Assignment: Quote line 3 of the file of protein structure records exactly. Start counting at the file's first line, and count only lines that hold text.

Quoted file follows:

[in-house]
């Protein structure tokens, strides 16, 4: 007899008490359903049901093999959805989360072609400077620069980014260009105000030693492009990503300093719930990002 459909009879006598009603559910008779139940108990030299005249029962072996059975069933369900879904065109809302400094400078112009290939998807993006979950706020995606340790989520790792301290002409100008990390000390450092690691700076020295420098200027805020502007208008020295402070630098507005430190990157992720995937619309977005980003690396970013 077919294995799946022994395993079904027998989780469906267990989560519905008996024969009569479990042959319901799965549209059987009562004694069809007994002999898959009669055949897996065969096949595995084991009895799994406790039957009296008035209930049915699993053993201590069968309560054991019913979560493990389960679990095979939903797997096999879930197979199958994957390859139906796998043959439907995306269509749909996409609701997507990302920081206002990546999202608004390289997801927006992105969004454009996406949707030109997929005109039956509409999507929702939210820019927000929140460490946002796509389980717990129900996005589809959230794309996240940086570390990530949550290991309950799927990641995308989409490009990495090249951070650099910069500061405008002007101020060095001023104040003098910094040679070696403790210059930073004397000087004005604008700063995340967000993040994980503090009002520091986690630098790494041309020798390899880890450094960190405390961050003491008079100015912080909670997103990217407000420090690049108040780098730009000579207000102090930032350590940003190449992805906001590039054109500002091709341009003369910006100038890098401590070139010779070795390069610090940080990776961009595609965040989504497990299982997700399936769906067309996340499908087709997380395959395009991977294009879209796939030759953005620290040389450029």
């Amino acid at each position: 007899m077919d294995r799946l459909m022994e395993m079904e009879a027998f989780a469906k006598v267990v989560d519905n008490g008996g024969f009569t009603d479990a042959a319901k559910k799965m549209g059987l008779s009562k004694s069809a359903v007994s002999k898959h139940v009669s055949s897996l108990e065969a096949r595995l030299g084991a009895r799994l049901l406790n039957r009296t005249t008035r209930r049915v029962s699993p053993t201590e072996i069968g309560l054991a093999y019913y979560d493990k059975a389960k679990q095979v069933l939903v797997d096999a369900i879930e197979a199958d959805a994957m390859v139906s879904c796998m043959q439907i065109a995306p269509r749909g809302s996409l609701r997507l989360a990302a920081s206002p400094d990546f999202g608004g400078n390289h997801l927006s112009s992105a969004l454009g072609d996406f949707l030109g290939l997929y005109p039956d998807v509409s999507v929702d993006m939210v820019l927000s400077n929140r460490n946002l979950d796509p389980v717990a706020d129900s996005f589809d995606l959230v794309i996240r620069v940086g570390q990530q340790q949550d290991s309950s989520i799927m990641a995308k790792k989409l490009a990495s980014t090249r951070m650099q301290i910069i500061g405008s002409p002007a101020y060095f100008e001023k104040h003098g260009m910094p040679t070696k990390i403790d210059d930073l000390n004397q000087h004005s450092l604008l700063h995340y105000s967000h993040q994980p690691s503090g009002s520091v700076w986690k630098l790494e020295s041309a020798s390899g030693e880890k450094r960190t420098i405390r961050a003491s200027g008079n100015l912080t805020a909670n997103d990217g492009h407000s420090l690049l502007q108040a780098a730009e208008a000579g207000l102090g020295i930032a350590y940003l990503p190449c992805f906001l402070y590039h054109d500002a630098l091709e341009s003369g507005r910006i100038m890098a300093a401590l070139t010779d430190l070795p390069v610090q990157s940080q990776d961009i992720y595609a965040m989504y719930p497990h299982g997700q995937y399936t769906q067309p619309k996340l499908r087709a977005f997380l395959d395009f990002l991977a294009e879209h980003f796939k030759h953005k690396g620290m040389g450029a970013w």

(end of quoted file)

């Amino acid at each position: 007899m077919d294995r799946l459909m022994e395993m079904e009879a027998f989780a469906k006598v267990v989560d519905n008490g008996g024969f009569t009603d479990a042959a319901k559910k799965m549209g059987l008779s009562k004694s069809a359903v007994s002999k898959h139940v009669s055949s897996l108990e065969a096949r595995l030299g084991a009895r799994l049901l406790n039957r009296t005249t008035r209930r049915v029962s699993p053993t201590e072996i069968g309560l054991a093999y019913y979560d493990k059975a389960k679990q095979v069933l939903v797997d096999a369900i879930e197979a199958d959805a994957m390859v139906s879904c796998m043959q439907i065109a995306p269509r749909g809302s996409l609701r997507l989360a990302a920081s206002p400094d990546f999202g608004g400078n390289h997801l927006s112009s992105a969004l454009g072609d996406f949707l030109g290939l997929y005109p039956d998807v509409s999507v929702d993006m939210v820019l927000s400077n929140r460490n946002l979950d796509p389980v717990a706020d129900s996005f589809d995606l959230v794309i996240r620069v940086g570390q990530q340790q949550d290991s309950s989520i799927m990641a995308k790792k989409l490009a990495s980014t090249r951070m650099q301290i910069i500061g405008s002409p002007a101020y060095f100008e001023k104040h003098g260009m910094p040679t070696k990390i403790d210059d930073l000390n004397q000087h004005s450092l604008l700063h995340y105000s967000h993040q994980p690691s503090g009002s520091v700076w986690k630098l790494e020295s041309a020798s390899g030693e880890k450094r960190t420098i405390r961050a003491s200027g008079n100015l912080t805020a909670n997103d990217g492009h407000s420090l690049l502007q108040a780098a730009e208008a000579g207000l102090g020295i930032a350590y940003l990503p190449c992805f906001l402070y590039h054109d500002a630098l091709e341009s003369g507005r910006i100038m890098a300093a401590l070139t010779d430190l070795p390069v610090q990157s940080q990776d961009i992720y595609a965040m989504y719930p497990h299982g997700q995937y399936t769906q067309p619309k996340l499908r087709a977005f997380l395959d395009f990002l991977a294009e879209h980003f796939k030759h953005k690396g620290m040389g450029a970013w």